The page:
Wednesday, October 13, 2010

Pesky Obsessions

I finished a jar of peanut butter this morning while packing my wife's lunch.  This was a pretty big jar - 40 oz., down to its last PB&J sandwich worth of peanut butter.

As I was reaching down into the cavernous depths of the jar through the wide mouth opening, I wondered if I should break out the spatula.  For one thing, I don't like getting peanut butter on the handle of the knife - much less on the back of my hand as I work to scrape out the last smears of peanut butter.  Besides that, the spatula will clean that jar out slick as a whistle.

Here is where I begin to struggle with my obsessions.  I feel like I must use every last drop of peanut butter out of this big jar.  But I have two more of these jars - brand new and full to the brim with peanut butter - just waiting in the pantry closet.  And I have enough peanut butter on the sandwich already - even by my somewhat obsessive standards it is a nice even layer of brown covering every bit of the two pieces of bread.

I resolved the issue by deciding that even if the jar was not as empty as a spatula might get it, it was as empty as a table knife could get it.  I threw the (relatively) empty jar in the trash and wiped the peanut butter off the back of my hand with a paper towel.

This drama was over in five minutes - and it wasn't even an extra five minutes.  It was just the normal five minutes that it takes to make a sandwich for Lola in the morning.  But it made me think about how easy it is to give emotional energy to things that don't really matter.  (Did I throw out one peanut or two?)

It would be easy to obsess about the fact that I threw out the jar.  Why not recycle it?  And it was a plastic jar - why didn't I buy a glass jar?  And I used a paper towel!  Why not a reusable dishcloth or washcloth?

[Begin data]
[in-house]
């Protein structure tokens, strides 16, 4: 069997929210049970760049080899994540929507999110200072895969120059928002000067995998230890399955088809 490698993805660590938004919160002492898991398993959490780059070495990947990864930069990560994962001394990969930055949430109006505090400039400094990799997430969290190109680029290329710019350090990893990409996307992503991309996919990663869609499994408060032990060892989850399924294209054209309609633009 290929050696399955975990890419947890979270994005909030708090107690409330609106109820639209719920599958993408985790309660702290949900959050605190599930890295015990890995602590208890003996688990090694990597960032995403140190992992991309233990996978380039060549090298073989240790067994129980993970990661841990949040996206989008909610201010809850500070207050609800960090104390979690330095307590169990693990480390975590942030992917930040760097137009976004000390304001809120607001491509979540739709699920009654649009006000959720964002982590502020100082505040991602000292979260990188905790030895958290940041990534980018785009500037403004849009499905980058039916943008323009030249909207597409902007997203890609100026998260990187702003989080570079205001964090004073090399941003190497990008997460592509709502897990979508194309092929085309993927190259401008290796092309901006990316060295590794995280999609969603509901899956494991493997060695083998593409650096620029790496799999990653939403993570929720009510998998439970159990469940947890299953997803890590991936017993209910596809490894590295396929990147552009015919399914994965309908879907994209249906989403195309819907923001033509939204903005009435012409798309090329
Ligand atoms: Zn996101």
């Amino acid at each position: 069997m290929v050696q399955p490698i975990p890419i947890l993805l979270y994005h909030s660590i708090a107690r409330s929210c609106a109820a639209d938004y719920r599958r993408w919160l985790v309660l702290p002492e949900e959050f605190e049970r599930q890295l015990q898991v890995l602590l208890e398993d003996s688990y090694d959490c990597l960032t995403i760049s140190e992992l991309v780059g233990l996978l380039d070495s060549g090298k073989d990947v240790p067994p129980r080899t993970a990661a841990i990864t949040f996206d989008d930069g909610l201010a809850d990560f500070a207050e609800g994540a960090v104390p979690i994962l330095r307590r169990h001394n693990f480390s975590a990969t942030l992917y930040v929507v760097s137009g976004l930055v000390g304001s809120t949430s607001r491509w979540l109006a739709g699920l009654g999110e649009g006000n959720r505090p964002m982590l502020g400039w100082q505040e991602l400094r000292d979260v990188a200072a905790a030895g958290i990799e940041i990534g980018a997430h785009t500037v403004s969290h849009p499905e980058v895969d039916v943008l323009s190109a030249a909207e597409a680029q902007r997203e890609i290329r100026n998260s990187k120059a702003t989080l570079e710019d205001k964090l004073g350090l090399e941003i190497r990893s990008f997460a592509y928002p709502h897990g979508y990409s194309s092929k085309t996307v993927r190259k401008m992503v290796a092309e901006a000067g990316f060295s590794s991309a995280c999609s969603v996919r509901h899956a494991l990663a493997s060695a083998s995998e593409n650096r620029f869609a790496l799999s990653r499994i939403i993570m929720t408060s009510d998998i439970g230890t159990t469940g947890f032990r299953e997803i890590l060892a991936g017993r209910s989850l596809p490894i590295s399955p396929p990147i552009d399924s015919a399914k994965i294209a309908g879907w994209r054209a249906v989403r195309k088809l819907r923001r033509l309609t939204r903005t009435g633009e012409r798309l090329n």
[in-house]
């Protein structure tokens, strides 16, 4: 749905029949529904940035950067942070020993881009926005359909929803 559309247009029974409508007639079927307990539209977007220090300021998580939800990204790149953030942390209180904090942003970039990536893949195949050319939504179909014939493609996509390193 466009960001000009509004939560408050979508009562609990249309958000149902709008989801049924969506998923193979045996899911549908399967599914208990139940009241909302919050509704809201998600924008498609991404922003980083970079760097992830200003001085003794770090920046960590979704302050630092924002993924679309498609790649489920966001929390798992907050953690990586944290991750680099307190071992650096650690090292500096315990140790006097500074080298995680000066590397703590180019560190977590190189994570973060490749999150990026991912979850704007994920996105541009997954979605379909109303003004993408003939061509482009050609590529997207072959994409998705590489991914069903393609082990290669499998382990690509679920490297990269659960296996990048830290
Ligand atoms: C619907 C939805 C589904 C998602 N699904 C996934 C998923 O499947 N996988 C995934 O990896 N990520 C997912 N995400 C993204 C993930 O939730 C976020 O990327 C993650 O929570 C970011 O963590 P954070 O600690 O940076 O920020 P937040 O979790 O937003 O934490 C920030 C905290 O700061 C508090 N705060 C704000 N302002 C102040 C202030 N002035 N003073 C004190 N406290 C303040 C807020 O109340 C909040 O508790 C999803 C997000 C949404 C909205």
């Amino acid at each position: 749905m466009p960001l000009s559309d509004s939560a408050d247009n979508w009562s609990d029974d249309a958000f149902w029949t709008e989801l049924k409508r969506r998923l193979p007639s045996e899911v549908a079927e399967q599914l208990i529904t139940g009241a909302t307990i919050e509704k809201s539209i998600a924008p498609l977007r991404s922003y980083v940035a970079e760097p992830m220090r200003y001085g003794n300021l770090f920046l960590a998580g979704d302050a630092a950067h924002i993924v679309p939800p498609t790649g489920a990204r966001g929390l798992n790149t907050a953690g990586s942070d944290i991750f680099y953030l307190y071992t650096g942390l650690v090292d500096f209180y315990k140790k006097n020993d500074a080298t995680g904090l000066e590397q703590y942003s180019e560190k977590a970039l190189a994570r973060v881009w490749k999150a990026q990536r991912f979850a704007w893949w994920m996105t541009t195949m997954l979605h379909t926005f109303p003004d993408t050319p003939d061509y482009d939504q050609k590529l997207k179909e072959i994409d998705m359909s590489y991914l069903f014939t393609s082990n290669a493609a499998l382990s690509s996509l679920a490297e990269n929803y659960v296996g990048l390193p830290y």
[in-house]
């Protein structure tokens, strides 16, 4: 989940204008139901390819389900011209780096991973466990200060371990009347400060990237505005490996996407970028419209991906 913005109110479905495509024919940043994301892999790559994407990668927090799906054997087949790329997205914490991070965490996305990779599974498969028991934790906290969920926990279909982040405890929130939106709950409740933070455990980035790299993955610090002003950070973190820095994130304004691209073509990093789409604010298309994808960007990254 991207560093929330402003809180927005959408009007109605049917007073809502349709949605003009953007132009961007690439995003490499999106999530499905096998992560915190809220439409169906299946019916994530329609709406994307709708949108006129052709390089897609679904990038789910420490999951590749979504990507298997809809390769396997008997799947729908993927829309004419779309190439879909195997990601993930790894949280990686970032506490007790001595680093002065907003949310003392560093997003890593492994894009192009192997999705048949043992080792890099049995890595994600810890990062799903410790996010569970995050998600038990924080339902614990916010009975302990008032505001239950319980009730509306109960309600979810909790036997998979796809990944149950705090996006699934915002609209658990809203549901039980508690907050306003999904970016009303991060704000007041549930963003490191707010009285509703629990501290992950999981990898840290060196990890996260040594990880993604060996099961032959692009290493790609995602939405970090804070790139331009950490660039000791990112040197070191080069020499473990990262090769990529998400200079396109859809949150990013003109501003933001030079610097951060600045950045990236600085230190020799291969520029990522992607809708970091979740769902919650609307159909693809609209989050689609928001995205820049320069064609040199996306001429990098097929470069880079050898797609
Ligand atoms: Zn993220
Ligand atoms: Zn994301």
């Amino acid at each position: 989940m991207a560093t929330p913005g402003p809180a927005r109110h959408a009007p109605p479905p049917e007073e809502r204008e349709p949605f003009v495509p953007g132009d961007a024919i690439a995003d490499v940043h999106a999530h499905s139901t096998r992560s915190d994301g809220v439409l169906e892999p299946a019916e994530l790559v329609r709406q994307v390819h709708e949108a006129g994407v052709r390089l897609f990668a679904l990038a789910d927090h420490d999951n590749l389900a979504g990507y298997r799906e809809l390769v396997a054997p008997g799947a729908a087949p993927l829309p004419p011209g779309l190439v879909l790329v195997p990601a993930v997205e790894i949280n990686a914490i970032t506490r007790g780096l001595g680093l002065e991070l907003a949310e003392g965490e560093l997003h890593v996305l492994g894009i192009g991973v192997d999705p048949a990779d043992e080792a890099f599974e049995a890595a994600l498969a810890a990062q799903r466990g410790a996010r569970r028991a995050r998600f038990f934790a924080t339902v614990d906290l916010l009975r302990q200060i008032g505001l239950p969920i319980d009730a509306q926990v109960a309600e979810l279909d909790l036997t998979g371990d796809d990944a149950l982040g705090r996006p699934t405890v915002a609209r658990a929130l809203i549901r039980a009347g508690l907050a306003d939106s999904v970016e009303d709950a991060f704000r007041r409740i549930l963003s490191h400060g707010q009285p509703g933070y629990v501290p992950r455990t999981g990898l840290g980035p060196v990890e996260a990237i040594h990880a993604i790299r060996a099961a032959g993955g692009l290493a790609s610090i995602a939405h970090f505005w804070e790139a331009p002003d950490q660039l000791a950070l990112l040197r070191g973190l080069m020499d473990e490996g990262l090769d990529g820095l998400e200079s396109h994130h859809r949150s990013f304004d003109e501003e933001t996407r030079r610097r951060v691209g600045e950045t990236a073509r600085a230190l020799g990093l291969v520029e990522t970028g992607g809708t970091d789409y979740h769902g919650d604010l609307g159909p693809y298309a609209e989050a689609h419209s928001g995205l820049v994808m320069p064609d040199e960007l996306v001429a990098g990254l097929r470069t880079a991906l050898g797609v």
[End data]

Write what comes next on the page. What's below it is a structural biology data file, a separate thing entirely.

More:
Do you see where this is going?  People in our society spend far too much of their energy and attention on things that are of minimal importance - and far too little time focused on things that are of vital importance.

If I am going to be obsessive, let me obsess about knowing God and His revelation of Himself.  Let me obsess about communicating the Gospel of Jesus Christ to people who have never heard.  Let me obsess about how I can please God, my Savior, and bring Him the glory due to His holy name!
(1 Corinthians 10:31) ¶ Therefore, whether you eat or drink, or whatever you do, do all to the glory of God.


Bobbi said...

Whoa...that gave this little obsessive perfectionist a lot of food for thought. Sadly, at the moment, I can't think of a single quirky tendency that is God focused.

The only obsessive Christians I can think of are the legalistic...who obsess about keeping the LAW for themselves and everyone around them.

Pastor D said...

I suppose that obsessions tend to go in the direction of legalism and superstition. We use our obsessions to make ourselves feel good about ourselves. They make us feel safe.